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Posts Tagged ‘Paul’

I often get frusterated that I never know what’s coming. Columbia International University one semester, Husson the next, a semester off, and then Nyack–only to find I’m graduating early (hallejuiah). So despite all the disaster that has pretty much changed every plan I ever made, I’m ahead of schedule. That’s God.

I can’t always understand my God or His plans, and yet through every doubting season of my life, things have come out better His way. My God is the God who when man wrecked the life He wanted us to live in Eden, He promised a Savior. My God is the God who gave His life to offer us everything. My God is the God that moves seas and persevered the Dead Sea Scrolls. That’s my God. And if my future is uncertain to me, I know I can trust it to the God Who did all that.

I wondered sometimes if it was just that I was young that kept God from making the next few months, let alone a few years, clear to me. After all, most college students change their majors several times before they graduate, so maybe that was it. Or maybe I just didn’t have the kind of faith that would allow me to keep going if I knew the future. My mom often says that no one would start a business if they knew how hard it was going to be. After starting one, I agree. But as I’m reading through 1st Timothy, I see a different story emerge. Chapter 3,verses 14-15, tells a different story, “Although I hope to come to you soon, I am writing you these instructions so that, if I am delayed, you will know how people ough to conduct themsevles in God’s household, which is the church of the living God, the pillar and foundation of the truth.”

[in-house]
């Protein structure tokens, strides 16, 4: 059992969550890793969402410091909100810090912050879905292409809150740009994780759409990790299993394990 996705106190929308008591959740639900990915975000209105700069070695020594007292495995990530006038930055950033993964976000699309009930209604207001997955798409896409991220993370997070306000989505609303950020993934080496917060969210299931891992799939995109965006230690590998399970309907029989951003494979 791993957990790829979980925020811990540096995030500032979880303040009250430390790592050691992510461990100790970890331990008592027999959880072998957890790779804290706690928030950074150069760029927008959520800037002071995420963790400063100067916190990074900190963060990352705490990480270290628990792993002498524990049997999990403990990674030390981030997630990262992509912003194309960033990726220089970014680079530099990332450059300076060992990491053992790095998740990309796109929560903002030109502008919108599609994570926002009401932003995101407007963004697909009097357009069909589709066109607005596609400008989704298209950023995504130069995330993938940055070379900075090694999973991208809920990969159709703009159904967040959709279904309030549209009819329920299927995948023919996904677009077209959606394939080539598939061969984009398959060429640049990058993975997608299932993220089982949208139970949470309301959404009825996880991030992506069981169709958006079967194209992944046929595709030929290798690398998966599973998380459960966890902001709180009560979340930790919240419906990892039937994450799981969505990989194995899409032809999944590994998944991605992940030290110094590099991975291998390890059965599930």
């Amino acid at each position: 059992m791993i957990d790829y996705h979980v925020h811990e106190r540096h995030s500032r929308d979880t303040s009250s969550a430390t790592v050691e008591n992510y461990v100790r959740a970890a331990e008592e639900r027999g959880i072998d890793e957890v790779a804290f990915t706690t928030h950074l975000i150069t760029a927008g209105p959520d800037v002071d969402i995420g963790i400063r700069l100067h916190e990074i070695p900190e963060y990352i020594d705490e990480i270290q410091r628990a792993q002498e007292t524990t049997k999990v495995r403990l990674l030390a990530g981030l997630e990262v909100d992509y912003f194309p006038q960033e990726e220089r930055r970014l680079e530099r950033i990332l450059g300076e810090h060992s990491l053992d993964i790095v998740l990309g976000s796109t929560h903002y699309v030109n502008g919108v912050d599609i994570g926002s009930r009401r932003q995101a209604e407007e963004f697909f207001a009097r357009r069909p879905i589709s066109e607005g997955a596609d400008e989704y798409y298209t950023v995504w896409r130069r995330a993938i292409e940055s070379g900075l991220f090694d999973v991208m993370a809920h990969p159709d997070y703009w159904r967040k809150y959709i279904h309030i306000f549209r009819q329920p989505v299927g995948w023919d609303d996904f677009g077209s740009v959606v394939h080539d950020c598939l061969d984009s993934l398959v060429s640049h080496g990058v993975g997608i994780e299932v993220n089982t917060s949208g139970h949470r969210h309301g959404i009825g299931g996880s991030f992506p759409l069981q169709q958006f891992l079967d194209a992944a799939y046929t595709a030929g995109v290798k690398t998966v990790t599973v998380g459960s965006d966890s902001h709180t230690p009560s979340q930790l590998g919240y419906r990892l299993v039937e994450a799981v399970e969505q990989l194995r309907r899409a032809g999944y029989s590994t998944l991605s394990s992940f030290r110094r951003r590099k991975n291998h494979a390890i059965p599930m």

Paul was planning and hoping to come to Timothy, but he recognized that he did not know what was going to happen. Even Paul faced immense uncertainty. The guy who wrote so much of the New Testament. The guy who was called by Christ personally. The guy who planted churches and preached the saving message to souls. That guy, didn’t know what was coming.

So what did he do? He planned, he acted on those plans, but he also made a back-up plan that would carry on his responsibilities if those plans changed. That wasn’t a lack of faith. He did his duty and trusted God with the rest. I guess I keep coming back to that charge from the missionary: do what you can and let God take care of the rest. However many times I bang my forehead into walls I want to smash through, whatever my future holds, and as immensly uncertain as the next day may seem, I’m going to live honoring my responsibilites, making plans, and trusting God to work everything out.

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Though a story may start generations before the book begins, the rising of the hero is perhaps the most delicate scene to write. Here, authors write, scratch, start over, scratch, etc, time and time again; because they understand the importance of these first scenes. Here the hero is introduced, typically in his natural environment. The reader see his flaws and strengths; his passions; his hates and his loves; the people who are important to him. And then: the hero is ripped away from these most precious things.

This forces them to find a strength they never thought they had. Perhaps one character, the strongest member of the supporting cast, will come with the hero. New characters will be introduced to fill the empty slots in the supporting cast. The battle will rage on through the rest of the book.

But despite how clinical the preceding paragraphs seem, there is nothing clinical about these introductory scenes. This is where author and reader fall in love with the hero. In the Bible we see David not as a giant-defeating warrior (1st Samuel 17), but as a shepard who was not even thought to be worthy enough to be brought before Samuel in 1st Samuel 16.  We see Esther not as a queen but a simple orphan, raised by her uncle and taken to the citadel of Susa where she was selected to be queen. Sometimes the opposite happens in the opening scenes–when we first see Saul, later known as Paul, he is approving the death of a Christian marytr (Acts 8:1).

There are millions of other ways of rising a hero, but whatever the way, these opening scenes are a beautiful way to introduce the book, the conflict and the hero. We see evil and good; beauty and hideousness; peace and despair all in a few chapters.

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